Pre Reading: Kaffir Boy
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Pre Reading: Kaffir Boy

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These resources are used in high school English Language Arts courses. They are great for Global History, however, if the English teacher uses these as a supplement to what the Social Studies teacher is doing, it will reinforce relevant information. Students begin responding independently to the Anticipation Guide. They share out as time permits. In small groups, students are given a portion of the Apartheid background information. The teacher should cut them into strips. Each group should read and discuss the content of their passage. The teacher can opt to use a discussion protocol, in this case, they can use the Literature Circle Roles attached (basic). Once students have shared out, they JIG-SAW the information by making connections between passages. They self assess using the rubric.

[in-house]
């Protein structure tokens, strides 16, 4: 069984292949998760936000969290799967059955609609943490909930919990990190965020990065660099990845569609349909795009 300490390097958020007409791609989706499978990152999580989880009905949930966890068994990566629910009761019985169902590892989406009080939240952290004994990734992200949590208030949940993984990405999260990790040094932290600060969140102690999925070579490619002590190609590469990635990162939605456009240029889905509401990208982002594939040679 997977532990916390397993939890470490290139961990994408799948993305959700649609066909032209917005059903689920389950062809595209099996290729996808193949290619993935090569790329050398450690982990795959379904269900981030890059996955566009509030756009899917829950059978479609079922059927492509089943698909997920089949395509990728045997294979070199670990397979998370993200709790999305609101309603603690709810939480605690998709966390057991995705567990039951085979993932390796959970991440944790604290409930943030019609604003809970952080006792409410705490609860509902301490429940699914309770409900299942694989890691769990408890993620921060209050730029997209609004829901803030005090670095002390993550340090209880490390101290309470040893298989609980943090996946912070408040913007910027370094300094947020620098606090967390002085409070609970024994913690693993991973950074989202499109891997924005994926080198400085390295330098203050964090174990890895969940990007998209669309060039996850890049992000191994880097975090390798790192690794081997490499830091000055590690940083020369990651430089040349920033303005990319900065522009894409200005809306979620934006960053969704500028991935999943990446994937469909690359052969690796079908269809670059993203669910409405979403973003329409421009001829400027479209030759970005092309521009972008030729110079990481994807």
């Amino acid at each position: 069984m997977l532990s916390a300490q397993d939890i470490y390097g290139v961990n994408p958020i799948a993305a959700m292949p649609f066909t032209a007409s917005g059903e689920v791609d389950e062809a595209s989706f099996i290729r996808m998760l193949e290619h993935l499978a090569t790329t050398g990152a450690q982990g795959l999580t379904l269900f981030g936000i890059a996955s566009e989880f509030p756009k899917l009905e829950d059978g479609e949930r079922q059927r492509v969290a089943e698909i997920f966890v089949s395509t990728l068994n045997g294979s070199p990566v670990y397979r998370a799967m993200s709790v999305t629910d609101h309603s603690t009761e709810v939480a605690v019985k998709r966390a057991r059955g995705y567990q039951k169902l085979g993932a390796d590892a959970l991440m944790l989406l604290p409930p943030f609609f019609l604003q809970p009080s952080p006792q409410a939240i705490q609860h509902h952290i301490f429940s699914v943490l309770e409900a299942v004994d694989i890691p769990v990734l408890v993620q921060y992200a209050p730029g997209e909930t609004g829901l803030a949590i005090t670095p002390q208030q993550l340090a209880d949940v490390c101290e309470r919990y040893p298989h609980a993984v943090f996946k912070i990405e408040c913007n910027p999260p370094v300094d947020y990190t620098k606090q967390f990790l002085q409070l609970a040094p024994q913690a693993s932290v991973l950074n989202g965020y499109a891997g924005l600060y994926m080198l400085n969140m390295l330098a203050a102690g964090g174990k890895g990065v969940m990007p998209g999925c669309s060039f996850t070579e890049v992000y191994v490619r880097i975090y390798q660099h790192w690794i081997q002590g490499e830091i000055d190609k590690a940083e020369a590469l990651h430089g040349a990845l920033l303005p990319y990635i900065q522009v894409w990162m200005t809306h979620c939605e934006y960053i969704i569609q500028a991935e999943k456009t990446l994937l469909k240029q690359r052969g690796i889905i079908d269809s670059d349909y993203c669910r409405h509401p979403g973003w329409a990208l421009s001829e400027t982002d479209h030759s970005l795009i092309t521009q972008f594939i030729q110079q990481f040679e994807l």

Poster-How to Make a Claim
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Poster-How to Make a Claim

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This poster is for the secondary classroom. It is a simple flow chart of establishing a claim and supporting it with evidence.
Forming Evidence Based Claims
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Forming Evidence Based Claims

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This poster is for the secondary classroom. It best helps support student understanding of the parts of an argument. Finding details, connecting the details, and finally, making a claim. This flow chart can be discussed forwards or backwards as a way to achieve the creation of an argumentative position and the support of it.